Highlights //

NZ chemists provide expertise to tackle neglected disease (2015)

For Maurice Wilkins Centre associated chemists at the Auckland Cancer Society Research Centre, what started as the development of an anti-TB drug has morphed into the discovery of a compound with the potential to tackle a parasitic disease that affects up to 1.3 million people per year.

“Chemistry is chemistry,” says Distinguished Professor Bill Denny, an MWC principal investigator and co-director of the Auckland Cancer Society Research Centre (ACSRC). It’s a short statement that goes a long way to explaining how MWC associated chemists at the ACSRC came to work with the New York-based Global Alliance for TB Drug Development (known as the TB Alliance) and the Geneva-based Drugs for Neglected Diseases initiative (DNDi). “Our work with the TB Alliance came about in the mid-2000s because we had expertise in the particular chemistry behind an anti-TB drug they were developing called PA-824” says Bill. 

Phlebotomus Papatasi Sand Fly Leaishmania C CDC Frank Collins James GathanyThe TB Alliance drew upon the world-leading medicinal chemistry skills of Bill and five of his ACSRC colleagues, including Associate Professor Brian Palmer and Dr Andrew Thompson, to optimise each part of the drug through the design and synthesis of a further 1000 compounds. When fellow not-for-profit drug developer DNDi approached the TB Alliance in 2007 and asked if it had any possible drug candidates to tackle leishmaniasis, a parasitic disease, the TB Alliance put DNDi in touch with the Auckland researchers to provide a selection of the new compounds for screening.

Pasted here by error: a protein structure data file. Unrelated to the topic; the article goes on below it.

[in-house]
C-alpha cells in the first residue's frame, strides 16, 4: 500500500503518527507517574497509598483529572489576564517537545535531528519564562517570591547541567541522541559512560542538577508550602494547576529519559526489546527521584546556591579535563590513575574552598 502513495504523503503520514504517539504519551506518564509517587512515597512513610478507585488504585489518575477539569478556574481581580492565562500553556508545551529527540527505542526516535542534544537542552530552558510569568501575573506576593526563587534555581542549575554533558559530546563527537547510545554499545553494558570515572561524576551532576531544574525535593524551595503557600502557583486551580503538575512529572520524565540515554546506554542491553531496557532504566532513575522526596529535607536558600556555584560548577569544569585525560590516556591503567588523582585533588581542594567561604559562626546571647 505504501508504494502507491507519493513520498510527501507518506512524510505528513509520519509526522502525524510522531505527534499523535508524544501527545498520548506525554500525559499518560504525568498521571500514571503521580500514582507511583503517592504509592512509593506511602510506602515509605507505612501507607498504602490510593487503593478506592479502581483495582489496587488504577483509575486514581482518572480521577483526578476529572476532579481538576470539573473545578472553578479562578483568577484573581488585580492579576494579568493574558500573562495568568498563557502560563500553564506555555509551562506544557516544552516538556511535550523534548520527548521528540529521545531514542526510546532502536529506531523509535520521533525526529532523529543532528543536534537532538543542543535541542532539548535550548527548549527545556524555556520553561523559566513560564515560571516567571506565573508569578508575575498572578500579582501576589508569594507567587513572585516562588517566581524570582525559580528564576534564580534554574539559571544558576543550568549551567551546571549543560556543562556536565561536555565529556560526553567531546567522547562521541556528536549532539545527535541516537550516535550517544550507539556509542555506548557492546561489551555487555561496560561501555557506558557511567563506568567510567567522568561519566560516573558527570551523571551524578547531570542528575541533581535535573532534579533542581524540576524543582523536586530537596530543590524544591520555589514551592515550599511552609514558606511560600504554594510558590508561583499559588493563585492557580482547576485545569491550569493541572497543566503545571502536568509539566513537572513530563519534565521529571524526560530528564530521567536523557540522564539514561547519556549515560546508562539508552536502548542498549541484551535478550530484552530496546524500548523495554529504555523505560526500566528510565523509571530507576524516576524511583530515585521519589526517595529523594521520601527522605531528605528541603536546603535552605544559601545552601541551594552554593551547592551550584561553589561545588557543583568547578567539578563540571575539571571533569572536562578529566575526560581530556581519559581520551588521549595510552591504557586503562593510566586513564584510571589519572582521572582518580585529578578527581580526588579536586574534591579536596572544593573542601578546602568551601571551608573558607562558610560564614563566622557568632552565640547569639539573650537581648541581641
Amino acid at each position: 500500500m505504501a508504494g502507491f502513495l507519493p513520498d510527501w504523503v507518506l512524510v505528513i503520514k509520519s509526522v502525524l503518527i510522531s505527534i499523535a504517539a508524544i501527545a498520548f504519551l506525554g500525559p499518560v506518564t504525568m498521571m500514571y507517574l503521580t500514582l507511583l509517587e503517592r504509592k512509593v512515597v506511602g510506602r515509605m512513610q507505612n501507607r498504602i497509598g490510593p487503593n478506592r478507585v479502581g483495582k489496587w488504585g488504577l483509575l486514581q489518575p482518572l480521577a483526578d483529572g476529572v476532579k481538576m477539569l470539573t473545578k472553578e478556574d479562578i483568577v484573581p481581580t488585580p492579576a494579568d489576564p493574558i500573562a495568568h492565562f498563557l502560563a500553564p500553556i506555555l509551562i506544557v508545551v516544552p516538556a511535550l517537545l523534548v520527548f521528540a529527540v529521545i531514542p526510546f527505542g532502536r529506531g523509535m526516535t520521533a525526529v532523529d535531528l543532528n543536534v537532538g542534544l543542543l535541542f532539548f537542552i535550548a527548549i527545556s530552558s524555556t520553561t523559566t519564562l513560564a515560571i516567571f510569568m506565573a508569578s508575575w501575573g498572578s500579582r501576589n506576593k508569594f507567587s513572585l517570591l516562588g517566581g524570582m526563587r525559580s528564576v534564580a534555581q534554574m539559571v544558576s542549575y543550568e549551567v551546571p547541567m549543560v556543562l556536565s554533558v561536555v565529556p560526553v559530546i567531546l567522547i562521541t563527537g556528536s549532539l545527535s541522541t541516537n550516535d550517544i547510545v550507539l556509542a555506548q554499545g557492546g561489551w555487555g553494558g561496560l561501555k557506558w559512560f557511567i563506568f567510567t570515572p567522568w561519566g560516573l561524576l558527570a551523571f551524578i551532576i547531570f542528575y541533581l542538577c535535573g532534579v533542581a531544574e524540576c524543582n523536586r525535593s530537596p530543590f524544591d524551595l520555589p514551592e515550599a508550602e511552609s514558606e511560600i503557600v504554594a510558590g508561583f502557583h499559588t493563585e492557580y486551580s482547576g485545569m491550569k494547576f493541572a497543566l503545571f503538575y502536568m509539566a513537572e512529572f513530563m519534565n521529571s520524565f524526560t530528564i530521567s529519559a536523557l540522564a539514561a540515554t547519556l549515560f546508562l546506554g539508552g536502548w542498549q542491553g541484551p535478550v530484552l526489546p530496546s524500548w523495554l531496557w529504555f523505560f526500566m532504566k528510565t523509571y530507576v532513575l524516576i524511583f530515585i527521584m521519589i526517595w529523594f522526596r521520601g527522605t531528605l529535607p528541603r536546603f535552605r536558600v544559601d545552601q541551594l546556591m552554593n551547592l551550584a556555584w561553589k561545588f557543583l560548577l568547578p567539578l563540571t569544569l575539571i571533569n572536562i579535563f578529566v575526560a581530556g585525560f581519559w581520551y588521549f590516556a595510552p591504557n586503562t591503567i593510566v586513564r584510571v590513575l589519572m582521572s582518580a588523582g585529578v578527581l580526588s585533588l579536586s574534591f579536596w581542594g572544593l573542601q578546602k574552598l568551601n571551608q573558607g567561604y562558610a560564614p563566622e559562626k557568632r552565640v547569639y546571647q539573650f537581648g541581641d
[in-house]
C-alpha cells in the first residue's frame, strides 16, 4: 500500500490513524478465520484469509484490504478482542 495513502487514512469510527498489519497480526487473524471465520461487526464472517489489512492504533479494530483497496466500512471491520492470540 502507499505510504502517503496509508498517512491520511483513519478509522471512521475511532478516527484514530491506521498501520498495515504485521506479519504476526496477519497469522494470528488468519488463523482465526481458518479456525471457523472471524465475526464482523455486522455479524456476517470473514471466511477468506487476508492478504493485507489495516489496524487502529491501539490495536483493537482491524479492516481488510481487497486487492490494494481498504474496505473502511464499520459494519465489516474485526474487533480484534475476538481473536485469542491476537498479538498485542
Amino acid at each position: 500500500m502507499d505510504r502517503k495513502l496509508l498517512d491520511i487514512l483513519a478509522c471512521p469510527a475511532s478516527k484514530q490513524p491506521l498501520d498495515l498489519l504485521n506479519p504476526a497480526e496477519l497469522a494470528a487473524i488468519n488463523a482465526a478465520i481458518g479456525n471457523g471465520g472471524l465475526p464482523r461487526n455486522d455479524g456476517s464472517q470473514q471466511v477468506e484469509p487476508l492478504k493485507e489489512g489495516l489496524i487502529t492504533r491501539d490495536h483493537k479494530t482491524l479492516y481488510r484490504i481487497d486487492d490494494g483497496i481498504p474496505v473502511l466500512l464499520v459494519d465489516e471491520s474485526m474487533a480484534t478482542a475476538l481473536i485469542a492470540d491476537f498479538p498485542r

Leishmaniasis is transmitted by female sandflies and affects some of the world’s poorest populations. The three forms of the disease can cause disfiguring boils, damage to nose, throat and mouth tissues, or damage to internal organs. An estimated 1.3 million new cases occur each year with the most serious form, visceral leishmaniasis (VL), resulting in approximately 35,000 deaths annually. Few treatment options are available and all existing VL drugs suffer from significant drawbacks which limit their use.

“Initially DNDi investigated the efficacy of a compound called VL-2098,” explains Andrew. “VL-2098 showed great promise as a pre-clinical lead to treat visceral leishmaniasis but was ultimately found to be unsuitable for clinical development.” While these tests were occurring, however, Andrew and another ACSRC chemist, Dr Patrick O’Connor, entered into a 3-year collaboration with DNDi to investigate a slightly different chemical series in an effort to identify a potential back-up should VL-2098 prove unsuccessful.

“We ended up making over 300 different compounds, mostly from this second series, and out of that work DNDi have selected a new candidate – DNDI-0690,” says Andrew. In September 2015, DNDi decided to take DNDI-0690 forward for pre-clinical development on the basis of its excellent efficacy against VL in animal models and its better safety profile than VL-2098.

As Bill notes, the serendipitous events that brought all parties together are a win for everyone, including New Zealand researchers who continue to work with DNDi and the TB Alliance. “We learn so much from our partners. If we can apply our chemistry expertise to help fight infectious diseases, particularly tropical diseases where it’s a neglected area, we’re happy to do so.”

Image: A Phlebotomus papatasi sand fly - one of the species responsible for the spread of the vector-borne parasitic disease Leishmaniasis. Image courtesy CDC/Frank Collins, photo by James Gathany.